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The Spokesman-Review Newspaper
Spokane, Washington  Est. May 19, 1883

Betting on the Zags isn’t a sure thing, but it’s fun

By Jim Allen For The Spokesman-Review

LAS VEGAS – The Las Vegas Strip is lined with mixed messages.

Inside a food court, signs urging tourists to “drink responsibly” were juxtaposed with young women offering free vodka shots to anyone who walked by.

That was at lunch hour.

One block away, a giant reader board atop one casino warned the public that “Over-betting on sports gambling is a foul on the play.”

Inside, young salesmen were hawking a new phone app that lets people bet remotely on almost anything, including Gonzaga’s Sweet 16 game Thursday night against UCLA.

By late morning on Thursday, thousands of fans were doing just that: Husbands and wives and 20-somethings dissecting the odds and making their wagers.

Most were betting with their hearts, and sometimes that’s enough, as Gonzaga won 79-76.

“Of course I’m betting on Gonzaga,” said one middle-aged man who wouldn’t give his name.

He wasn’t alone.

“We have more tickets written on UCLA than Gonzaga,” said Lamarr Mitchell, Director of Trading at MGM Resorts International. “However, the Gonzaga fans are really backing their team as our handle (money wagered) is heavier on the Zags.”

That could be what drove the betting line this week. UCLA opened as a 2 ½-point favorite, but the line was down to a single point on Thursday.

“The bigger bets also have been on Gonzaga,” Mitchell said.

Betting on the Zags is a forbidden pleasure for most Zag fans. Sports wagering is now legal in Washington state casinos, but not contests involving local teams.

The normalizing of sports betting for Zag fans coincides with a history-making event unfolding Thursday at T-Mobile Arena: This year’s West Regional is the first NCAA Tournament event to be held in Las Vegas.

For years, the NCAA was sending its own mixed message about its relationship with the city and its gambling-driven economy.

That didn’t make much sense, considering Las Vegas is among the most travel-friendly cities in America. And whether the proliferation of sports gambling has had a positive or negative effect on college sports has become a moot point. Zag fans know this already from 14 years of attending the West Coast Conference Tournament in Las Vegas.

At the same time, the larger basketball world was acclimating just fine through the Pac-12 tournament, the NBA summer league and youth travel tournaments where college coaches evaluate prospects.

“The atmosphere was crazy,” said Gonzaga junior Julian Strawther, who grew up in Las Vegas. “Vegas showed up and showed out. It was one of the biggest and most fun games I’ve ever been a part of.”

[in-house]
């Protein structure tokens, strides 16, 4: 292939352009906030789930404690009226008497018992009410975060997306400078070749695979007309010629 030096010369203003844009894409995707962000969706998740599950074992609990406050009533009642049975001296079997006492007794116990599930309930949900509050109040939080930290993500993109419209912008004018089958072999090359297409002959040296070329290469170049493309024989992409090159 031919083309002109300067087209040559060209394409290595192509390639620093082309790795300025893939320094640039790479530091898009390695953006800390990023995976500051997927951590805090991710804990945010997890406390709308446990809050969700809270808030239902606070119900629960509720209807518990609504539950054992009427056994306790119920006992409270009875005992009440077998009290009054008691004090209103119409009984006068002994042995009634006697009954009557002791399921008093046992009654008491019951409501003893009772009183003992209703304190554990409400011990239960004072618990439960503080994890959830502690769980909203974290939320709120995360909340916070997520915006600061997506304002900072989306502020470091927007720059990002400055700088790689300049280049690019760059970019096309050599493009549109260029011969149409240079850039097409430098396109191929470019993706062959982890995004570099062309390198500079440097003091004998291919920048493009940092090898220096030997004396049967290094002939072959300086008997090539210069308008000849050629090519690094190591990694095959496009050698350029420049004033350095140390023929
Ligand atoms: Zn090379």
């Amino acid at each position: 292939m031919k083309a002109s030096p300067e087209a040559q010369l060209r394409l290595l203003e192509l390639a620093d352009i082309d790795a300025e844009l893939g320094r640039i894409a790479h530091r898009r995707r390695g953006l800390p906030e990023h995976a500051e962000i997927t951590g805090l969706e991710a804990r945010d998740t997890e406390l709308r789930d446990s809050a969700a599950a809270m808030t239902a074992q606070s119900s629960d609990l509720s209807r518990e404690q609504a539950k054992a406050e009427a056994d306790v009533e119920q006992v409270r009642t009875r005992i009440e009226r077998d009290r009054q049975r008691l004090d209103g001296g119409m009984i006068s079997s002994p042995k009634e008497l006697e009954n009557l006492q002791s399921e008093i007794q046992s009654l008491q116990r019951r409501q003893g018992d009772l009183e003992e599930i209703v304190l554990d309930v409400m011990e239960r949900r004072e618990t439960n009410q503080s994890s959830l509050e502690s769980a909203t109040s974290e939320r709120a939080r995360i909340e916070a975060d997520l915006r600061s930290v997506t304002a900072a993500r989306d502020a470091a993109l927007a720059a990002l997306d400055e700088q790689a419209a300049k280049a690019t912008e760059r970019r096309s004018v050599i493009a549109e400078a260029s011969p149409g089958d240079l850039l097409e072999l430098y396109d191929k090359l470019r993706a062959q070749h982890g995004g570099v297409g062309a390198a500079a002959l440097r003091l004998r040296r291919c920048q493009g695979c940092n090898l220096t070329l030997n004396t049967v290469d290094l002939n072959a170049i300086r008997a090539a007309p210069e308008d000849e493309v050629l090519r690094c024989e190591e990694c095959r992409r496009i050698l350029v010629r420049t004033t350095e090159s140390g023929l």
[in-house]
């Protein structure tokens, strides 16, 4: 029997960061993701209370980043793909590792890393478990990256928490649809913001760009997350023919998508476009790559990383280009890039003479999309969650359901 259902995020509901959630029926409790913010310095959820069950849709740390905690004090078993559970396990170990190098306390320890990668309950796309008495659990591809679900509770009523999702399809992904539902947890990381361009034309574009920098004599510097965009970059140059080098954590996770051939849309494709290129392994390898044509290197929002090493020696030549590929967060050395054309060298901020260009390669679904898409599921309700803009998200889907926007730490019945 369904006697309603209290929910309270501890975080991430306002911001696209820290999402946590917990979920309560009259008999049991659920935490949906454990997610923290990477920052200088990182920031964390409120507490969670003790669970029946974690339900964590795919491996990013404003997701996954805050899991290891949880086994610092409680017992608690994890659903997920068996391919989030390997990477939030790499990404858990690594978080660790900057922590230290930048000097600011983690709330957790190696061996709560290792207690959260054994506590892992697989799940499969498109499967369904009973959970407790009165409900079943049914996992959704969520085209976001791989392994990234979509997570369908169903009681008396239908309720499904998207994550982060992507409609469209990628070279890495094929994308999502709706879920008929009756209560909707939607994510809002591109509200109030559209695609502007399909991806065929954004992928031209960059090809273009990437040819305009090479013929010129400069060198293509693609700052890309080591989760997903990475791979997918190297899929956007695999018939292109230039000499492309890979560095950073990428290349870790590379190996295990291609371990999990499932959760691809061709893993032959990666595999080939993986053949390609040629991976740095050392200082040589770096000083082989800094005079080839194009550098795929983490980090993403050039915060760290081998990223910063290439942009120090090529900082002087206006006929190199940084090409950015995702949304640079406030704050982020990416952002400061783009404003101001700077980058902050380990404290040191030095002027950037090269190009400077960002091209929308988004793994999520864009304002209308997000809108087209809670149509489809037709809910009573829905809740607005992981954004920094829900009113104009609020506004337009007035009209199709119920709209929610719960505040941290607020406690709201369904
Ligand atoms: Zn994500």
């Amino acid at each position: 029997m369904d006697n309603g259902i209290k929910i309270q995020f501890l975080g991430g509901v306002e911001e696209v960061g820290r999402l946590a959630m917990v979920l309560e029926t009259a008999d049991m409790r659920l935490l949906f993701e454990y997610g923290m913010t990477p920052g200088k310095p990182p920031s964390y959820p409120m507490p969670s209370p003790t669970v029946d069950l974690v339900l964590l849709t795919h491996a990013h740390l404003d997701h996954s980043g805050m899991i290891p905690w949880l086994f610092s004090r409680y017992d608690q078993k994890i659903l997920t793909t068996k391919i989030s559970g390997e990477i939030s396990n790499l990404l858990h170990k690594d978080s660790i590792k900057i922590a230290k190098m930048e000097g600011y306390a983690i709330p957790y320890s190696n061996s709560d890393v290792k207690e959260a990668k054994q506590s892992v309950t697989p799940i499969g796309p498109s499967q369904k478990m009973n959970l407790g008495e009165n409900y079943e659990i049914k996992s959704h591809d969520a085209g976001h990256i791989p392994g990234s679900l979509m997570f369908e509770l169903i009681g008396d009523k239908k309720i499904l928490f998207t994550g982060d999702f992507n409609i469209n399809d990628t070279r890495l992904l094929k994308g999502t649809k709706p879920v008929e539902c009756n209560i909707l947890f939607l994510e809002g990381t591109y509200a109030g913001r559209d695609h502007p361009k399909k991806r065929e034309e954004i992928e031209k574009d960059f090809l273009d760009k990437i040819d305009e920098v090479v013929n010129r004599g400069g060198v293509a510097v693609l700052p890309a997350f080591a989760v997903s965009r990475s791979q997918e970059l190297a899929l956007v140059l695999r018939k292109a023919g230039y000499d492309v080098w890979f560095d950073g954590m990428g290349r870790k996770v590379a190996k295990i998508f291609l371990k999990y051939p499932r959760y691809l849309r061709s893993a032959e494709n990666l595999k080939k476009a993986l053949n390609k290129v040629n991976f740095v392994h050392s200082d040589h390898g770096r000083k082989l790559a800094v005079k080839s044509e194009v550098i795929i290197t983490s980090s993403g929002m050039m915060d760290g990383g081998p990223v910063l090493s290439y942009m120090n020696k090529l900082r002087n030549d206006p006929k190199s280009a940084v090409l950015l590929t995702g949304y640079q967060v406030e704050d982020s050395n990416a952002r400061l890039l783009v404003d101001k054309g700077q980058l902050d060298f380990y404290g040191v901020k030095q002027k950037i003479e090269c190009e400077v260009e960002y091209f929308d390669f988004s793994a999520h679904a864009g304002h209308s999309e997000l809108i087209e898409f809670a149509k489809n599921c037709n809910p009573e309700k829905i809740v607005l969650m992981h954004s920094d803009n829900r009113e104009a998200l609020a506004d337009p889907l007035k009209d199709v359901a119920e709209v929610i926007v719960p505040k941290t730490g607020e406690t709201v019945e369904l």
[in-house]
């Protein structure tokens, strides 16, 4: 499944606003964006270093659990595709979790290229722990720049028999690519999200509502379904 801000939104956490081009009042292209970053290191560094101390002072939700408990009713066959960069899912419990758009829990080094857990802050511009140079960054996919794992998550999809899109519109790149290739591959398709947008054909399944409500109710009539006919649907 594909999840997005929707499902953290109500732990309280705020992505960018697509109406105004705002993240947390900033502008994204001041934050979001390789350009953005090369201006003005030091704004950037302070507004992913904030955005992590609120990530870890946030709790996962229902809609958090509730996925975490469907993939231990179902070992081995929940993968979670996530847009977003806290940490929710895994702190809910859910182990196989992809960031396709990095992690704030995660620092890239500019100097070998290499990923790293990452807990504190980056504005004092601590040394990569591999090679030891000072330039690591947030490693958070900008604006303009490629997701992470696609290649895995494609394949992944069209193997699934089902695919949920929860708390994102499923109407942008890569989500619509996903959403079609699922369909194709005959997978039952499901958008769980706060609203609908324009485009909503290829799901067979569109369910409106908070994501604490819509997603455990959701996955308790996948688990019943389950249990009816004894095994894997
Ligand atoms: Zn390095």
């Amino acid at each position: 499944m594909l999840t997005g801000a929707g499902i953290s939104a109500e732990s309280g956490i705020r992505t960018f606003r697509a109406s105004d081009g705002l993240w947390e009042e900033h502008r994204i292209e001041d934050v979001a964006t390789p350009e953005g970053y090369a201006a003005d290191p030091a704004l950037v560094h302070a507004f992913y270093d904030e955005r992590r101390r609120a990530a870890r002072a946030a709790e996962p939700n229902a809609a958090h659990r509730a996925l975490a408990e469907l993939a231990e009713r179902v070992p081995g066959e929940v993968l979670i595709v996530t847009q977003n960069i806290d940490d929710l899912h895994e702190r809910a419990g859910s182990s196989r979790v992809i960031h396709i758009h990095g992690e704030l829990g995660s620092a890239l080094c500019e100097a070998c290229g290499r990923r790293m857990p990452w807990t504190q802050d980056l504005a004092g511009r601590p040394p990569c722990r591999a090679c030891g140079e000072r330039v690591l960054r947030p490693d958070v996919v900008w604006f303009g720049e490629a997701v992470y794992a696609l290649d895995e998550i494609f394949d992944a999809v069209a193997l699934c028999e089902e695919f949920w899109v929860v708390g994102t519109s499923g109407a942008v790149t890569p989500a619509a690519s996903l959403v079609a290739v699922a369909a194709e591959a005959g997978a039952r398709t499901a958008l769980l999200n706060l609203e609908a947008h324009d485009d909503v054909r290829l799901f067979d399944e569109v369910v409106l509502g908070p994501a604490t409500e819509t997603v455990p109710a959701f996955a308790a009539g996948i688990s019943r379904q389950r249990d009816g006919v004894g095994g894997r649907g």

“I feel like slowly over the last five years, everything is kind of rolling through town and we’re getting a lot of big events,” Strawther said.

More are on the way: The Frozen Four in 2026 and the NCAA’s crown jewel, the Final Four, in 2028.

“Hosting the NCAA West Regional at T-Mobile Arena further cements Las Vegas as the sports capital of the world and the premier destination for March Madness,” said Dan Quinn, Vice President of Entertainment Operations at MGM.

“The event has been a long time in the making, a result of a lot of hard work by a passionate group of peers,” Quinn said. “We look forward to the arrival of the 2028 Final Four.”

Back at the casinos, more fans were gathering by midafternoon.

“One point, that’s nothing,” one woman said to her husband, referring to the UCLA-Gonzaga spread.

Then they delved into the minutiae of the over/under – the total points scored by both teams. It stood at 145. Too low, the woman said. Her husband shrugged.

They probably didn’t know about Gonzaga’s recent history. Going into Thursday, the Zags had lost nine straight games against the spread.

The best cautionary tale of all came in Gonzaga’s last game. Now the stuff of legend, it happened in the final moments of the Zags’ second-round tournament win over Texas Christian Sunday.

A 4 ½-point favorite, Gonzaga was leading by 6 with less than a second to play. That meant anyone betting on GU would win their bet. But as fans were rising from their seats, TCU’s Damion Baugh heaved up a last-second shot.

Swish. Suddenly, those GU bets were all losers.

“Nobody Told Y’all To Bet,” Baugh tweeted.